field of soil science. “The greatest
time-saver in soil survey field work was introduced in North Carolina in
1920. W. B. Cobb and W. A. Davis, in
Tyrrell County, used a Model T Ford as the mode of transportation. Road measurements were by means of a
special speedometer-odometer attached to the right side of the dash of the auto
and connected by a flexible cable to a small gear box clamped to the right
frame of the forward axle. A fiber
sprocket on the gear box was turned by a notched metal ring attached to the
wheel. A standard speedometer was used
at first. A carefully calibrated and
numbered scale to show 50 lines to the inch was pasted over the tenths dial
of the odometer. Thus, the same scale
was used as on the [horse] buggy odometer. .. The first use of an airplane as
an aid in soil survey mapping in the State [of North Carolina] was in Tyrrell
County, 1920, by W. B. Cobb who had some experience in World War I as a pilot
and an observer. Since about 60% of
Tyrrell County was covered by almost impenetrable wet woodlands, Cobb, assisted
by W. A. Davis, used air observation to indicate points where he might enter
such areas on foot and carry out reasonably definite traverse lines. He was also enabled to outline changes in
forest and other vegetation to help correlate major soil boundaries and
indicate drainage changes.”6
In 1923 Cobb presented his ideas on the use
of airplanes in soil survey work to fellow soil scientists:
There are two ways in which an airplane may be used to
advantage in soil survey work. One of
these is by enabling the surveyor to make direct observations from the air
and the other is in the making of aerial photographic maps which may be used
in the preparation of base maps and for reference during the survey and the
final drafting of the soil map…
… in an area containing considerable timber, swamp land,
inaccessible streams, roads which do not run on section lines, shore lines,
lakes, &c., an airplane will greatly facilitate the work and materially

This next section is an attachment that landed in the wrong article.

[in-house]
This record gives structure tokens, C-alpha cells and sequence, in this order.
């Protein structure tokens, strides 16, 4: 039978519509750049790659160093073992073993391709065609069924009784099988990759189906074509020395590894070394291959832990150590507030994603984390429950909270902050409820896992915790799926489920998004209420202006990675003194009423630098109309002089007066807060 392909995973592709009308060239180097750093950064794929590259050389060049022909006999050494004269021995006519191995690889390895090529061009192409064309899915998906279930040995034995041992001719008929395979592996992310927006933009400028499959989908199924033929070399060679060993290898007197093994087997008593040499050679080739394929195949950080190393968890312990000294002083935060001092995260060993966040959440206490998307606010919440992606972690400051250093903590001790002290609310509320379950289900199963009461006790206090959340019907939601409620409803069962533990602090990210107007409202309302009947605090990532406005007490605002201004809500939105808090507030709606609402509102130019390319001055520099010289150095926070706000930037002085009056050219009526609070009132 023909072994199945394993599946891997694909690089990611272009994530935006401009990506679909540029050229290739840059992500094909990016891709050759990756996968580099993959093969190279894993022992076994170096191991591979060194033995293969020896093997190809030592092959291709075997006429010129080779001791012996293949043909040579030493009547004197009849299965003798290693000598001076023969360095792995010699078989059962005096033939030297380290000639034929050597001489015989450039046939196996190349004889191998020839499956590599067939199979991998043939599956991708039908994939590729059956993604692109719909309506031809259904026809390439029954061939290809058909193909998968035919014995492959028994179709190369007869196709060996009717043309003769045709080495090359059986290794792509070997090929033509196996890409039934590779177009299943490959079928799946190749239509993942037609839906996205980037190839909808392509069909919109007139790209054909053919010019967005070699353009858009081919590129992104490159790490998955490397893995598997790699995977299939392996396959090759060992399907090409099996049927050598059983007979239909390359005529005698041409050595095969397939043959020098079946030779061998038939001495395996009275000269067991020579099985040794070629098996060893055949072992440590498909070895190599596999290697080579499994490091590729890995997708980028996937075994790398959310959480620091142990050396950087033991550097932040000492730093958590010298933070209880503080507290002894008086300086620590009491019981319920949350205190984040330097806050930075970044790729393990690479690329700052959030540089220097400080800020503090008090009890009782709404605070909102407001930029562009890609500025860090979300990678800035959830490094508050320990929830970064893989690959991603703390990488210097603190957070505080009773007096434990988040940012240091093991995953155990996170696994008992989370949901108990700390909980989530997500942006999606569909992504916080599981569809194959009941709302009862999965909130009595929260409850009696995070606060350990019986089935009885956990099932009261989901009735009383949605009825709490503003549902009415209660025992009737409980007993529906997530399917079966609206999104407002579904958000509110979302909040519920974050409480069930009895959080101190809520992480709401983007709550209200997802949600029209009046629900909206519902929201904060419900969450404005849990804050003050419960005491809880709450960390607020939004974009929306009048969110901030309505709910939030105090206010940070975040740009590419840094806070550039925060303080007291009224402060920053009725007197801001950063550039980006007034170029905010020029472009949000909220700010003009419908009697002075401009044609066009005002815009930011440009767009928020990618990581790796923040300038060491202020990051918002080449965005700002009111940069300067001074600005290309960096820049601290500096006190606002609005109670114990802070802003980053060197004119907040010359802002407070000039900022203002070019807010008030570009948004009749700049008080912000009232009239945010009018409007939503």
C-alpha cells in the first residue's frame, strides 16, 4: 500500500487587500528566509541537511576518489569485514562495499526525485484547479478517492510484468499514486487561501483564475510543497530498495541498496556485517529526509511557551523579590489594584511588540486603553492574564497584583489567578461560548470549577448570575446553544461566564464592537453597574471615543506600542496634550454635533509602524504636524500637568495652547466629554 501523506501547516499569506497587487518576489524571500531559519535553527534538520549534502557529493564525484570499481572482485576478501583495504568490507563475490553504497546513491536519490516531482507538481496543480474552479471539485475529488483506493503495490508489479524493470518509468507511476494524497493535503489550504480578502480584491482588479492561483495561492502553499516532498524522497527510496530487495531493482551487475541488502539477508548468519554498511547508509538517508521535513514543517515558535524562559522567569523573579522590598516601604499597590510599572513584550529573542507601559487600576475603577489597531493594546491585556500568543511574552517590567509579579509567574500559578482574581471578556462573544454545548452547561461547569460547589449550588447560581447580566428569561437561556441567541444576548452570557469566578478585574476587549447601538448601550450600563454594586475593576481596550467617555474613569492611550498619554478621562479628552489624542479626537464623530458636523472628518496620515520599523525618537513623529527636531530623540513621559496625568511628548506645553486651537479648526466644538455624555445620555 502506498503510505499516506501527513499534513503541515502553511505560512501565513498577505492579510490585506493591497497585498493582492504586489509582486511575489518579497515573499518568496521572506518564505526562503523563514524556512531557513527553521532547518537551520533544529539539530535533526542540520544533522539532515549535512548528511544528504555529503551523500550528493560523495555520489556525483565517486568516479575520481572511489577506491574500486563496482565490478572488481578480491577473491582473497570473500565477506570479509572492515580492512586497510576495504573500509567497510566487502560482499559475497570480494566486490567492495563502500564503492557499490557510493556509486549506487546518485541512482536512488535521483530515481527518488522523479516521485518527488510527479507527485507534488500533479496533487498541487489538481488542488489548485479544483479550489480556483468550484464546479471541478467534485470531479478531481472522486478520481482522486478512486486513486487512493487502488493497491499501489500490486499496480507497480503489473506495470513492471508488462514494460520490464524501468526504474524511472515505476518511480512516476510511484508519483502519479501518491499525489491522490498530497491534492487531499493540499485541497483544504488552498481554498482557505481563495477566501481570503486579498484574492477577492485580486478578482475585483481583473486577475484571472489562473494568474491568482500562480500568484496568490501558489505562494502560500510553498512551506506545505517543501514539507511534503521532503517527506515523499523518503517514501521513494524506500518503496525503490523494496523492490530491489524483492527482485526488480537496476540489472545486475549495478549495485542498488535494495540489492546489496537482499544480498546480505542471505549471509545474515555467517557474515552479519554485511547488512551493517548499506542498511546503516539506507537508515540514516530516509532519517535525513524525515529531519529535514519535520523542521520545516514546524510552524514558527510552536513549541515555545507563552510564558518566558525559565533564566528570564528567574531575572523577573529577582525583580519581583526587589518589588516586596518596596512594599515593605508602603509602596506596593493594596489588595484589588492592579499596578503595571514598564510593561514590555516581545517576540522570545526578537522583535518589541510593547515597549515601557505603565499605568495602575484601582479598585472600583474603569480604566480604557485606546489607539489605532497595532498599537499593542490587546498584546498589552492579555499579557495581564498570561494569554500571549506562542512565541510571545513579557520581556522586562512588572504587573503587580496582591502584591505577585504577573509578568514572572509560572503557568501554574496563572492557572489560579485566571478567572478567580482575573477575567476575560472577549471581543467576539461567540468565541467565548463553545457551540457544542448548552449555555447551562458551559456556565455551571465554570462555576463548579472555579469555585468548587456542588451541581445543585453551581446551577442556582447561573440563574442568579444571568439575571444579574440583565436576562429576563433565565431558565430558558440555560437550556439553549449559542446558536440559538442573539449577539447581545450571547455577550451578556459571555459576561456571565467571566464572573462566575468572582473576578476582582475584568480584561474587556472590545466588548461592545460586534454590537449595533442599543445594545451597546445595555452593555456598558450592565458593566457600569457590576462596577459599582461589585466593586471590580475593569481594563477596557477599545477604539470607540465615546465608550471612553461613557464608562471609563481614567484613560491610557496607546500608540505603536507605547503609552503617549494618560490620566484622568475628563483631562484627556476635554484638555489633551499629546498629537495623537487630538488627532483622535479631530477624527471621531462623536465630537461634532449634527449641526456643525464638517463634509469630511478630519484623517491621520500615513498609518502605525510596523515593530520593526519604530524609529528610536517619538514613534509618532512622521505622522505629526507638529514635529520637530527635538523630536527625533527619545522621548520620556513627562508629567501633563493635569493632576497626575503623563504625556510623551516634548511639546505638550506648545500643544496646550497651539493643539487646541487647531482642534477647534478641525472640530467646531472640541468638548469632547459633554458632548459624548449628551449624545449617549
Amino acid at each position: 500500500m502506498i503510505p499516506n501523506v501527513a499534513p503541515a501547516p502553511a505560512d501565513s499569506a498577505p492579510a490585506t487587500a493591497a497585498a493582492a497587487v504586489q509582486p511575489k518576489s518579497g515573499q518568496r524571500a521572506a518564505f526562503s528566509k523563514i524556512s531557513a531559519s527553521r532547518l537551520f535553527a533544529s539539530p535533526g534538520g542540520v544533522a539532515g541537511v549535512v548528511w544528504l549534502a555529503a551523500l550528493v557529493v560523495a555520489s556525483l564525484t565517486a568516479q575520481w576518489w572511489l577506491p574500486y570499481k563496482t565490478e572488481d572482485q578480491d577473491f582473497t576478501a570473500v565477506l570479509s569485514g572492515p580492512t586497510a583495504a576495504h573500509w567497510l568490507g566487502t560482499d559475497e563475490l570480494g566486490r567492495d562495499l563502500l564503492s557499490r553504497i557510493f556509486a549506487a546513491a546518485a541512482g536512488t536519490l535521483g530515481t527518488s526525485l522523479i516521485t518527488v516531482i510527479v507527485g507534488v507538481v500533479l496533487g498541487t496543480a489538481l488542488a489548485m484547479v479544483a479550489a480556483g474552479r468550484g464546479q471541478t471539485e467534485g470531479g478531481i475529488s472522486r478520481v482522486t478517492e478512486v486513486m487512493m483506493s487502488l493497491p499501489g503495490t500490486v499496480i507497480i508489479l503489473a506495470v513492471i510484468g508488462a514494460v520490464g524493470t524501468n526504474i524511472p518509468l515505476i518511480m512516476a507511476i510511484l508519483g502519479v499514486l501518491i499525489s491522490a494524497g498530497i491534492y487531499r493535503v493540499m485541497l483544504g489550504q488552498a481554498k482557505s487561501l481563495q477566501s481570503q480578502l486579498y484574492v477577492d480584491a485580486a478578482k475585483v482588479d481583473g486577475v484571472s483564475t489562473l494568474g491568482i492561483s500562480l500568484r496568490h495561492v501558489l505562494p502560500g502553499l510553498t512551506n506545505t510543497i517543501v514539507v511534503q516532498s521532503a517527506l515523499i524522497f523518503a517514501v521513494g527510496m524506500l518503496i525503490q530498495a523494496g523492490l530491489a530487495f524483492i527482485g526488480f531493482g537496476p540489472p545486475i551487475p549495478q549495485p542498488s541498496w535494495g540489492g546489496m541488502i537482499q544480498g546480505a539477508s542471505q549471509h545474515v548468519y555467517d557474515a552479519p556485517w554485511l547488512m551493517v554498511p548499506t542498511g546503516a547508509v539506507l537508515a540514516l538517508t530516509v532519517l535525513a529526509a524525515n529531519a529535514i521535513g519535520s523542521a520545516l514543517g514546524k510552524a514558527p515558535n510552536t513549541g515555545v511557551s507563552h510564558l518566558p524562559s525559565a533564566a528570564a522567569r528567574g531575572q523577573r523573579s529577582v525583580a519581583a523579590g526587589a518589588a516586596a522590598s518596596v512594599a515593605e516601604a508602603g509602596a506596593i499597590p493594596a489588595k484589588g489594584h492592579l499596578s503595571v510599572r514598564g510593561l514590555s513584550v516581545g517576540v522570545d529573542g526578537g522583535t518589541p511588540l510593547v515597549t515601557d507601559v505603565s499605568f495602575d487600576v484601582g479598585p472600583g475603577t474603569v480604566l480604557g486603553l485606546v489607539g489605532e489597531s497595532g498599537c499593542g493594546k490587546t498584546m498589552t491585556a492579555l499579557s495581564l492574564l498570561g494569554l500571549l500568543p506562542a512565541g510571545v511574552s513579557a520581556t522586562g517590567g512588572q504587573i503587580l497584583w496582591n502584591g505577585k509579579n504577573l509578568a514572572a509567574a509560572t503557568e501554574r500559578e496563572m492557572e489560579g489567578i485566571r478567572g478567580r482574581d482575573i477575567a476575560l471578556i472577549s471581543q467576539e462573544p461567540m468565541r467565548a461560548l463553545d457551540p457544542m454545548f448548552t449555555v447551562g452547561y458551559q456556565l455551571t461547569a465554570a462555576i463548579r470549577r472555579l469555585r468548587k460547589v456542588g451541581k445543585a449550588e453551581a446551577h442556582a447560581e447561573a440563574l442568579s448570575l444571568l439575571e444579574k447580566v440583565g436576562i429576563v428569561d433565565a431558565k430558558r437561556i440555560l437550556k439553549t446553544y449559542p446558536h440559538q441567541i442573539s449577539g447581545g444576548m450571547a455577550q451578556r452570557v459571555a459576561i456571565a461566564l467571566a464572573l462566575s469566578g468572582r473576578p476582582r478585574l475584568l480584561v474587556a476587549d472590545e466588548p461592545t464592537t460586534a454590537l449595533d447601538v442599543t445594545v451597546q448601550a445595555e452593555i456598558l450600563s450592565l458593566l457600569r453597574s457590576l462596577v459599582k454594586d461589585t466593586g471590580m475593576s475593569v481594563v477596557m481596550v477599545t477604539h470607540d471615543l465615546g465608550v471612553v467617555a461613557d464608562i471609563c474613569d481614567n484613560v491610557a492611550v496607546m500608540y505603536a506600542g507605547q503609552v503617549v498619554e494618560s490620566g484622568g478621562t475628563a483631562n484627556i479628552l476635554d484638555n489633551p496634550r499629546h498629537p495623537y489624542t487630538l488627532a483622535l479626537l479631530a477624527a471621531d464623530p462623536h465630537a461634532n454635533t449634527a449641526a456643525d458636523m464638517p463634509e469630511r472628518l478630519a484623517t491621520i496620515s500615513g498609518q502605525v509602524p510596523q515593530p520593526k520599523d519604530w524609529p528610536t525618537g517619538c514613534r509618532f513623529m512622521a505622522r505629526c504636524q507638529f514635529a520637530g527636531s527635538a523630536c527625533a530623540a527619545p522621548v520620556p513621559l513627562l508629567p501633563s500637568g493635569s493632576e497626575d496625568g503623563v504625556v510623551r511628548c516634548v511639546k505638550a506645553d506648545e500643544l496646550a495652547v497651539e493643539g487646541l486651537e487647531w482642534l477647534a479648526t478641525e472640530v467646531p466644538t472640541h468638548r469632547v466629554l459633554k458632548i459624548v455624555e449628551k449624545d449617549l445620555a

increase its accuracy.
… The photographs are taken so as to overlap one third each
way and are matched and mounted. The
large map, or mosaic as it is called, may be photographed down to the desired
scale. A base map may be drawn from
the photographic map which will save the time required to map towns, traverse
… Now that I have attempted to show that better soil maps
can be made with the help of an airplane the question naturally arises: Can this work be done economically? I believe that it can. Considerable time can be saved and
considerable accuracy can be added to the work. After having flown over Dare County, North
Carolina in a seaplane I am convinced that I could map the county in a month
by using a seaplane two or three days and a motor boat the rest of the
time. Without the aid of a seaplane three
or four months would probably be necessary.
This is an extreme case, but the proper use of an airplane would save
… The element of danger in aerial observation is
slight. I am unable to recall an
instance of an aviator getting killed while making maps except under war conditions. The fatal accidents come from exhibition
flying and the like.
If any man engaged in soil survey work wishes to have a
most interesting and instructive experience let him take his field maps into
the air and compare them with what he sees on the ground below.
From 1920-1924 he served as an Associate
Professor of Agronomy at the Louisiana State University in Baton Rouge,
Louisiana, then returned to his home state to become an Associate Professor